Freshly spilled crude oil in the Ohmsett saltwater test tank starts turning brown after dispersants applied.

The Deepwater Horizon oil spill spawned a larger interest in researching dispersants. Here, you can see freshly spilled crude oil in the Ohmsett saltwater test tank in New Jersey, where the oil starts changing a few minutes after dispersants were applied. Note that some of the oil is still black, but some is turning brown. (NOAA)

Now, five years later, many questions remain and more research is coming out almost daily, including possible impacts from these chemicals on humans—both those active in the response as well as residents near the sites of oiling. Keeping up with this research is a major challenge, but we are working closely with our state and federal partners, including the U.S. Environmental Protection Agency and Coast Guard, as well as those in the academic community to digest the flow of information.

The biggest lesson learned is one we already knew. Once oil is spilled there are no good outcomes and every response technology involves trade-offs.

Dispersants don’t remove oil from the environment, but they do help reduce the concentration of the oil by spreading it out in the water (which ocean currents and other processes do naturally), while also increasing degradation rates of oil. They reduce the amount of floating oil, which reduces the risk for some organisms and environments, but increases the risk for others. We also know that some marine species are even more sensitive to oil than we previously thought, especially for some developmental stages of offshore fish including tuna and mahi mahi.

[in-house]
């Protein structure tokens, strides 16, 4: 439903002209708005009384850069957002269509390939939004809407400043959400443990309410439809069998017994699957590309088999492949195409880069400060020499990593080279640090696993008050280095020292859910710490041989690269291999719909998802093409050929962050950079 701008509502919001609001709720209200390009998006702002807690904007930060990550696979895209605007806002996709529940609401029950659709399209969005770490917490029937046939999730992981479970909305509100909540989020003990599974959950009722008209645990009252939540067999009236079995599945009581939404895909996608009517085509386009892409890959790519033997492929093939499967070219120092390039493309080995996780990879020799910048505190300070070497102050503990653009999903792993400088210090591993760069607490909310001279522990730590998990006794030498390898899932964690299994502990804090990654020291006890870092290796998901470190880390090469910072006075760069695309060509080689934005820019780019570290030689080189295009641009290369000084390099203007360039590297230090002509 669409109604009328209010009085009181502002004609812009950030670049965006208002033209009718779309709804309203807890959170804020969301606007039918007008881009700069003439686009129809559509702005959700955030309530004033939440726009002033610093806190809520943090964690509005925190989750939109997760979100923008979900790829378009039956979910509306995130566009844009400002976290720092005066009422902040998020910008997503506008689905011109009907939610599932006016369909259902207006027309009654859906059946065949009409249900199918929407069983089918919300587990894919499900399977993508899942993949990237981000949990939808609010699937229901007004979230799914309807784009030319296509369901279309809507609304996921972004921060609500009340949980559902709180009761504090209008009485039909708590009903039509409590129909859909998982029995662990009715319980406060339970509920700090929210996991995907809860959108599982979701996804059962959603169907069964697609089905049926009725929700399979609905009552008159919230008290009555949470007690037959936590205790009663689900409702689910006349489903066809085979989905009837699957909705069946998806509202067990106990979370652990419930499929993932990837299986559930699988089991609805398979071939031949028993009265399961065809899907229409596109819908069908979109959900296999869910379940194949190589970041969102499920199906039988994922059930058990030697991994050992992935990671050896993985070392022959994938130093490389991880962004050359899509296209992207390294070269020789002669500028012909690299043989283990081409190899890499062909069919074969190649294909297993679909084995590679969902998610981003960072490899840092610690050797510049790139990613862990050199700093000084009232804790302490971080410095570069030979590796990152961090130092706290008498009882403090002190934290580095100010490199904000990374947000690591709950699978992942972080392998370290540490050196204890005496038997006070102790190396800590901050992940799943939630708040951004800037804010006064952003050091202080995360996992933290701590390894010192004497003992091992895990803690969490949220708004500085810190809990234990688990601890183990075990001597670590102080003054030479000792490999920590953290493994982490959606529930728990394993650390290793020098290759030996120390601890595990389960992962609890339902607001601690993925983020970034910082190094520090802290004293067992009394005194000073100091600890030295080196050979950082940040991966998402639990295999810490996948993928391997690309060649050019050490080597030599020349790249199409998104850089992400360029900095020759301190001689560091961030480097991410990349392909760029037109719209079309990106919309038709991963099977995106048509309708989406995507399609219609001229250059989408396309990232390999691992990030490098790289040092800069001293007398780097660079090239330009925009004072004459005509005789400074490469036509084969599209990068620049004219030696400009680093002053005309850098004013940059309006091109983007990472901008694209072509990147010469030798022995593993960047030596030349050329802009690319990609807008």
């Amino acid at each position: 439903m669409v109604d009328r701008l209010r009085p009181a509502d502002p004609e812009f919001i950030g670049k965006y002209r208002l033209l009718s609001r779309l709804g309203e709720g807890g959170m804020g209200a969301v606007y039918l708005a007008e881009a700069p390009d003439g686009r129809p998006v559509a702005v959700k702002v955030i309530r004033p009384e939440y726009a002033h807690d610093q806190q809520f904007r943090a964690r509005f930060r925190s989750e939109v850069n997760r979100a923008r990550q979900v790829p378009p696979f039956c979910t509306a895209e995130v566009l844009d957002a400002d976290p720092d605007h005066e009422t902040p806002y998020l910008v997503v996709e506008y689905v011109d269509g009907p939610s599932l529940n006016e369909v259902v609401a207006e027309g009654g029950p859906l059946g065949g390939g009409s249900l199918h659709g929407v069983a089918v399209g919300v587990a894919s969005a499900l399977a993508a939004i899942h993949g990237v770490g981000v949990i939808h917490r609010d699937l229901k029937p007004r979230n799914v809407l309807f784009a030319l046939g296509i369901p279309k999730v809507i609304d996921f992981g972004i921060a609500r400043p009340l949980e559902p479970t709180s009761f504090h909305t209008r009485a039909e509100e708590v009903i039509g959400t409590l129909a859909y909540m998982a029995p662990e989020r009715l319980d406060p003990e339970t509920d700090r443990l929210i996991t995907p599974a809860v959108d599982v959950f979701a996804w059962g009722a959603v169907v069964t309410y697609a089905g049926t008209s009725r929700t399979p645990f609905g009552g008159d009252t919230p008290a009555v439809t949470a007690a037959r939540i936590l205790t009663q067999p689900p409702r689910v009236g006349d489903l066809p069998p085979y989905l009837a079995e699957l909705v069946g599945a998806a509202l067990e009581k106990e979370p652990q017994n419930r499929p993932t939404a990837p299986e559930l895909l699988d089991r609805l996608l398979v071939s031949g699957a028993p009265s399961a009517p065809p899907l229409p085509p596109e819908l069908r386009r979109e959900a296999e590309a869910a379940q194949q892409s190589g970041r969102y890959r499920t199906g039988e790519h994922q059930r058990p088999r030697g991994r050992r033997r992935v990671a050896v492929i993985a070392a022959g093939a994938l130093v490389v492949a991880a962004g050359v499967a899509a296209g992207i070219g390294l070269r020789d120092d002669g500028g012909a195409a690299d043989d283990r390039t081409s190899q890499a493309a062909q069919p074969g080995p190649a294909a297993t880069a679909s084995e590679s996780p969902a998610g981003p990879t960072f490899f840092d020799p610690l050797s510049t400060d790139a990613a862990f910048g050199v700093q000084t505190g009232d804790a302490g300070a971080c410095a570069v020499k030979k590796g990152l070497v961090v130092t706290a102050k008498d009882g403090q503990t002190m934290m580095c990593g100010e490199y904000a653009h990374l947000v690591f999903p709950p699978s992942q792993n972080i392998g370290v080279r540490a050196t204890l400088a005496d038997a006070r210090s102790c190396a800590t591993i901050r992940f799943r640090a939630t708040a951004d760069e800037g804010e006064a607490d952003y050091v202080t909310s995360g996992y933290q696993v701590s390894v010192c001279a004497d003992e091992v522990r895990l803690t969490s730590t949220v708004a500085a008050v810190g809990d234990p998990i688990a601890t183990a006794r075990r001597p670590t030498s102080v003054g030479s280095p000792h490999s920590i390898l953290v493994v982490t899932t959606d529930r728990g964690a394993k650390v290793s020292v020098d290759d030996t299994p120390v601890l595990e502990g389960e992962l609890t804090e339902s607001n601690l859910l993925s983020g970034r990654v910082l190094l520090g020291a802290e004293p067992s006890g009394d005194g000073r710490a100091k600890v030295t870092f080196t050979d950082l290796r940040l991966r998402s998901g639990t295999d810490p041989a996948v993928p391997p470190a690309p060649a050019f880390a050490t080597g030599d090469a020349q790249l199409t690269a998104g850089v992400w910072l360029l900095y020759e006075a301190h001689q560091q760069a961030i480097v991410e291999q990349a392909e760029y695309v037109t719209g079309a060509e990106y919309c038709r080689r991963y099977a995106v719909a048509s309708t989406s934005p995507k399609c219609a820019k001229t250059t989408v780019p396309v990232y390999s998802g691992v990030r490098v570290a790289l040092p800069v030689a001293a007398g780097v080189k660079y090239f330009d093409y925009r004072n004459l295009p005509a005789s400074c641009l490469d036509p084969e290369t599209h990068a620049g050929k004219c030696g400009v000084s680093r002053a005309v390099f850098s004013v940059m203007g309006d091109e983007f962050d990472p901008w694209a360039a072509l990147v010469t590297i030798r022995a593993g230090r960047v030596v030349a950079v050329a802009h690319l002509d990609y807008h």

But we also know, from the Exxon Valdez and other spills, that oil on the shore can persist for decades and create a chronic source of oil exposure for birds, mammals, fish, and shellfish that live near shore. We don’t want oil in the water column, and we don’t want oil in our bays and shorelines. Basically, we don’t want oil spills at all. That sounds like something everyone can agree with.

But until we stop using, storing and transporting oil, we have the risk of spills. The decision to use dispersants or not use dispersants will never be clear cut. Nor will it be done without a lot of discussion of the trade-offs. The many real and heart-felt concerns about potential consequences aren’t dismissed lightly by the responders who have to make tough choices during a spill.

I am reminded of President Harry Truman who reportedly said he wanted a one-handed economist, since his economic advisers would always say, “on the one hand…on the other.”